The newly-founded Czech Army - born by way of independence from the Austro-Hungarian Empire just before the end of World War 1 (1914-1918) - moved quickly to establish its inventory and this allowed local industry to thrive during the Inter-war period. In 1920, initiative for a new armored car produced the largely-forgettable Skoda-FIAT "Torino" based on an Italian truck chassis (detailed elsewhere on this site). This led engineers to develop a purpose-built system which became a pair of prototypes under the "PA-I" designation (notable in featuring a symmetrical "double-drive" system allowing the vehicle to retain its maximum speed and handling even when traveling in reverse). The PA-I served as the foundation for a more refined form that followed, the PA-II "Zelva" ("Turtle"). This iconic car design featured a rounded armor superstructure which accounted for its unofficial name. Officially the vehicle was designated "Obrneny Automobil Model 1923" and shortened to "OA vz.23".
Army authorities approved of the new vehicle plans and ordered the type into production through a twelve-strong commitment and these arrived in late-1924 / early-1925. The PA-II followed the same internal arrangement as the PA-I before it, retaining the key double-drive quality but its most unique feature was its rounded armor scheme. Instead of the sharp lines apparent in the earlier design, Skoda engineers elected for a smoother approach to their second attempt. The entire armored superstructure was shaped by hammer as opposed to being casted and armor protection reached 5.5mm. The shell components were riveted to the framework during final assembly to help create a strong overall bond - serviceable as protection against small arms fire and artillery spray. Vision slits were cut into the superstructure for situational awareness and cooling slots were present at the engine installation. Entry-exit by the crew was by way of hull-mounted hinged side doors.
As in previous iterations of Czech armored cars, armament was solely machine-gun-oriented. However, the PA-II was allowed internal space for 4 x 7.92mm Schwarzlose MG08 ball-mounted water-cooled machine guns and over 6,000 rounds of ammunition were carried for them. These were positioned at the four corners of the hull to provide for maximum flexibility concerning engagement angles. The crew numbered five, same as in the PA-I prototype, and this forced the dedicated gunners (of which there were two) to move from gun-to-gun as needed. There were also two drivers (for front and rear direction driving) and a vehicle commander. Power was served from an in-house Skoda 4-cylinder unit outputting 70 horsepower. Coupled with the armored superstructure, on-road speeds could reach just under 30 miles per hour but the vehicle suffered mightily in off-road performance due to a weak suspension system despite a 4x4 drive quality being built-in.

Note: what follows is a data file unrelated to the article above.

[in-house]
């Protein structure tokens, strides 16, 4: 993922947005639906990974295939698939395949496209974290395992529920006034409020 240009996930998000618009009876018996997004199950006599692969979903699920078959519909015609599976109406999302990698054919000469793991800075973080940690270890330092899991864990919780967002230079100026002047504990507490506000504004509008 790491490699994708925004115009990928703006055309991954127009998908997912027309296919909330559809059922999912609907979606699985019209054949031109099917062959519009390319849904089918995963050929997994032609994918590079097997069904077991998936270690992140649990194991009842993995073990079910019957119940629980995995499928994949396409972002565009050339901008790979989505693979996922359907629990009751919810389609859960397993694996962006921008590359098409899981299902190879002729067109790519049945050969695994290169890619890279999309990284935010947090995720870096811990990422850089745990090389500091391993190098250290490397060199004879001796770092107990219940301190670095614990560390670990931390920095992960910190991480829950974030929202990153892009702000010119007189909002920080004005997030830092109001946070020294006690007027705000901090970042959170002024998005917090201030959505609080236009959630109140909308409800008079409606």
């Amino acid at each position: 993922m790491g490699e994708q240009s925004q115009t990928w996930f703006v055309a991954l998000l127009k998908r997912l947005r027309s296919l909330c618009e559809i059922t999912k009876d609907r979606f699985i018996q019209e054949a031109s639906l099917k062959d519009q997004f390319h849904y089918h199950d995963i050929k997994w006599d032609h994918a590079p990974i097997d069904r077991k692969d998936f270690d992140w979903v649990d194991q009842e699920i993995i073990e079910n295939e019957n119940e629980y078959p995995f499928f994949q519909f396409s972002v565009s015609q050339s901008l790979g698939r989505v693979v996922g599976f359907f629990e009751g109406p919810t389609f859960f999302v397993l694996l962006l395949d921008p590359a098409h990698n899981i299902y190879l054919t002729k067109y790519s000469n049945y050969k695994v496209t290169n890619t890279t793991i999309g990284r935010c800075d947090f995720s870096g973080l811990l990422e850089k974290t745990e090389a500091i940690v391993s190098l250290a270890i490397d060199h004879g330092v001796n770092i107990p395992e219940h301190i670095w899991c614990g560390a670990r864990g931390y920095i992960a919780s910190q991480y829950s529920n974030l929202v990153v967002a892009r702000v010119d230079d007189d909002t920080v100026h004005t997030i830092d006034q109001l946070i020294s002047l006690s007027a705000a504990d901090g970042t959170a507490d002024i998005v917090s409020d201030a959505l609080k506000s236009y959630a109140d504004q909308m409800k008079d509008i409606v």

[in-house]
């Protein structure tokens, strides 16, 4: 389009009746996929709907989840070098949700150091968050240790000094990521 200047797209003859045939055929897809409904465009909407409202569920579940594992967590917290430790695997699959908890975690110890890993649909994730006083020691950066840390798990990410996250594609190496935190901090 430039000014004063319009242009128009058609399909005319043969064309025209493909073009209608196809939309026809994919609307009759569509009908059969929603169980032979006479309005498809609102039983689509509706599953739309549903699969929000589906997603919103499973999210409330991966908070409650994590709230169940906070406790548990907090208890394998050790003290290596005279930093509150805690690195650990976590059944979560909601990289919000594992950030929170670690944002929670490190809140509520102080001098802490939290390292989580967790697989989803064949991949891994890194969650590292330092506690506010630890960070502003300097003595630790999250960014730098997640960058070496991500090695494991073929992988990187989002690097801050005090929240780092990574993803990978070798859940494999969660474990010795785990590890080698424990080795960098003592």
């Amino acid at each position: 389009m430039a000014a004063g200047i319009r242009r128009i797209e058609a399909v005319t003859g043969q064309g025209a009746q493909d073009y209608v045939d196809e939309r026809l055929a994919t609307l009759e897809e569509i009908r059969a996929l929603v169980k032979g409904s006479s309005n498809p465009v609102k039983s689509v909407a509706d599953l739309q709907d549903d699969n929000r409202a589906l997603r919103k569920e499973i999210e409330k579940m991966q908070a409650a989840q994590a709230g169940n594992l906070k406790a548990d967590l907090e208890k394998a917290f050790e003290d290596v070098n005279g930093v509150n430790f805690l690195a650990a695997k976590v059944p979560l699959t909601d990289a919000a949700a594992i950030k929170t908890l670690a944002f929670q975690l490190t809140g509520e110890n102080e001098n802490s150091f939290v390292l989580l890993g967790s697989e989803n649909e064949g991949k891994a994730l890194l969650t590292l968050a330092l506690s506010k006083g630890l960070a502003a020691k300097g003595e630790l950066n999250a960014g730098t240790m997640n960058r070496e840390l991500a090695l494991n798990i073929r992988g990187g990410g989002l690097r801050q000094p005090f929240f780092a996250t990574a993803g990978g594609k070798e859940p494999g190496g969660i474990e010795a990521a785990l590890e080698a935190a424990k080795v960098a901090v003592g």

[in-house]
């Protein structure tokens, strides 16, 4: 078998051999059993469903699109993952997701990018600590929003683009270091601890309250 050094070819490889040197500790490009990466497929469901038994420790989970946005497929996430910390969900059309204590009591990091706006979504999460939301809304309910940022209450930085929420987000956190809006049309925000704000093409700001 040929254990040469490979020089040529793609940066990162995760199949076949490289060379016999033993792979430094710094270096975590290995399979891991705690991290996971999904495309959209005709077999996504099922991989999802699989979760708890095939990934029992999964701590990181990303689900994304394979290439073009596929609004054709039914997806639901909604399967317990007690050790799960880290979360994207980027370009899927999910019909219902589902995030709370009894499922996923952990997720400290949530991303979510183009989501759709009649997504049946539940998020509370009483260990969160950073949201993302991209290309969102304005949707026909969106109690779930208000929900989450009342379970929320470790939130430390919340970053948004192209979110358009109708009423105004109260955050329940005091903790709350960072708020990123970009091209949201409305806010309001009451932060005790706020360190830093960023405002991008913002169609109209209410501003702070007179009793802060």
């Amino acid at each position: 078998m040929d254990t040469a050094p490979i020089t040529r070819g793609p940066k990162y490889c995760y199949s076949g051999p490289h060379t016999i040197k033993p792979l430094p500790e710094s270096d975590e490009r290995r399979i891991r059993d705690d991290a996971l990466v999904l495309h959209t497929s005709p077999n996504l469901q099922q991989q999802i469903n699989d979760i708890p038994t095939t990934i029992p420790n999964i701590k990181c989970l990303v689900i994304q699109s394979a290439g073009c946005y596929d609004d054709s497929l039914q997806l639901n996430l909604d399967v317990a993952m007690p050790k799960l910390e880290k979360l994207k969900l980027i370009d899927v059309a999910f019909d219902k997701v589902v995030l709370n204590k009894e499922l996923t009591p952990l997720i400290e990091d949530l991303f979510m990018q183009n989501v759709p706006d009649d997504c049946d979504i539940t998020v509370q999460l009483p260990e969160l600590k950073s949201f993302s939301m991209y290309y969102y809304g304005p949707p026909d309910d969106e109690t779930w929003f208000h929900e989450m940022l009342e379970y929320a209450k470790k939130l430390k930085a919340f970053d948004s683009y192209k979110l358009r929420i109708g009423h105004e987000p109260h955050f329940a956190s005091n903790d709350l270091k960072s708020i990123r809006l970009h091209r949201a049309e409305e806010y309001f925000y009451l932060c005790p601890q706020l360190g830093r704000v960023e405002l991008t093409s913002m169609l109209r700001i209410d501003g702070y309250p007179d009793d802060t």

The series was evaluated by the Czech Army service in 1925 but failed its review - detrimental features included cramped fighting conditions, a low ground clearance, and heavy weight brought on by the armor scheme which led to what was essentially a low-profile cumbersome fighting machine - worthy of the "turtle" name. The design was ultimately rejected by the Army which instead moved on the Skoda PA-III and this vehicle promoted a much more modern appearance with better performance.
Skoda managed to sell its Turtle to Austria for use by capital police (three examples were delivered) and, in the 1930s, Czech police eventually procured the nine unclaimed Army examples. Twelve were manufactured in all - though only ten of the lot were actually armored, the remaining two were stripped for driver training.
Those examples that were still in service by the time of the German annexation of Czechoslovakia in 1939 came under Germany Army ownership and ended their days as such. Their primary role for the duration of the war was as a mobile communications relay platform where they carried German radio kits. By and large, the series was wholly obsolete by the time of the war but found this role nonetheless.
A 1927 offshoot of the Turtle was born as the Skoda PA-II "Delovy" and this design introduced a revised armored superstructure mounting a powerful 75mm Skoda L/28 gun. The gun was fitted offset to portside to account for the driver being seated along starboard in the hull. A commander's cupola was also added to the superstructure roof and a pair of machine guns were installed through ball mountings for local defense. The vehicle was intended as an artillery support platform but appears to have had only a single prototype constructed.